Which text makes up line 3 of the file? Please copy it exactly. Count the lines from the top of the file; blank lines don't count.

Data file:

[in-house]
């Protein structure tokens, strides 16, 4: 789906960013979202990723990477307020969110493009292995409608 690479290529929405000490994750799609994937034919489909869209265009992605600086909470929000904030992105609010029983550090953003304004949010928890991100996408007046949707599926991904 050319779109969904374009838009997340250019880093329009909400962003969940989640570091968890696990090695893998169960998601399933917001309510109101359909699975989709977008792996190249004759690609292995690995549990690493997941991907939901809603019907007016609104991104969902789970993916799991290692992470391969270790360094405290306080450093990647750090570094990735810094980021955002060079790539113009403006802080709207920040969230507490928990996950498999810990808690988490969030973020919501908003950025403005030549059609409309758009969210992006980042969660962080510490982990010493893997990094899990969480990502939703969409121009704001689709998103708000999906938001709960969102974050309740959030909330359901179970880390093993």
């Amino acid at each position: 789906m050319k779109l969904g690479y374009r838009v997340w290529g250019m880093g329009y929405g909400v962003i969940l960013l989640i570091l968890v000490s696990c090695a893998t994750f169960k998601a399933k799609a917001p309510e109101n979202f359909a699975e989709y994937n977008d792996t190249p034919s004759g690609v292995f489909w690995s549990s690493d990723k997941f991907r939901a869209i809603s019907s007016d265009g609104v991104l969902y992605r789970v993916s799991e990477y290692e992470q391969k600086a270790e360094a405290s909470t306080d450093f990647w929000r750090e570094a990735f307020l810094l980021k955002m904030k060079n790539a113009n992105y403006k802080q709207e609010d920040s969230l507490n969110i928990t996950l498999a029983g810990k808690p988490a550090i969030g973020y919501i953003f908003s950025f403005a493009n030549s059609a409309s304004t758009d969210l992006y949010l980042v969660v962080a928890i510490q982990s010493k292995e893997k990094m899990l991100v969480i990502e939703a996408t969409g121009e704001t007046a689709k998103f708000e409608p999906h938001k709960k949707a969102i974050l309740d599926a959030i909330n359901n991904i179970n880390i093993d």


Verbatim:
């Amino acid at each position: 789906m050319k779109l969904g690479y374009r838009v997340w290529g250019m880093g329009y929405g909400v962003i969940l960013l989640i570091l968890v000490s696990c090695a893998t994750f169960k998601a399933k799609a917001p309510e109101n979202f359909a699975e989709y994937n977008d792996t190249p034919s004759g690609v292995f489909w690995s549990s690493d990723k997941f991907r939901a869209i809603s019907s007016d265009g609104v991104l969902y992605r789970v993916s799991e990477y290692e992470q391969k600086a270790e360094a405290s909470t306080d450093f990647w929000r750090e570094a990735f307020l810094l980021k955002m904030k060079n790539a113009n992105y403006k802080q709207e609010d920040s969230l507490n969110i928990t996950l498999a029983g810990k808690p988490a550090i969030g973020y919501i953003f908003s950025f403005a493009n030549s059609a409309s304004t758009d969210l992006y949010l980042v969660v962080a928890i510490q982990s010493k292995e893997k990094m899990l991100v969480i990502e939703a996408t969409g121009e704001t007046a689709k998103f708000e409608p999906h938001k709960k949707a969102i974050l309740d599926a959030i909330n359901n991904i179970n880390i093993d």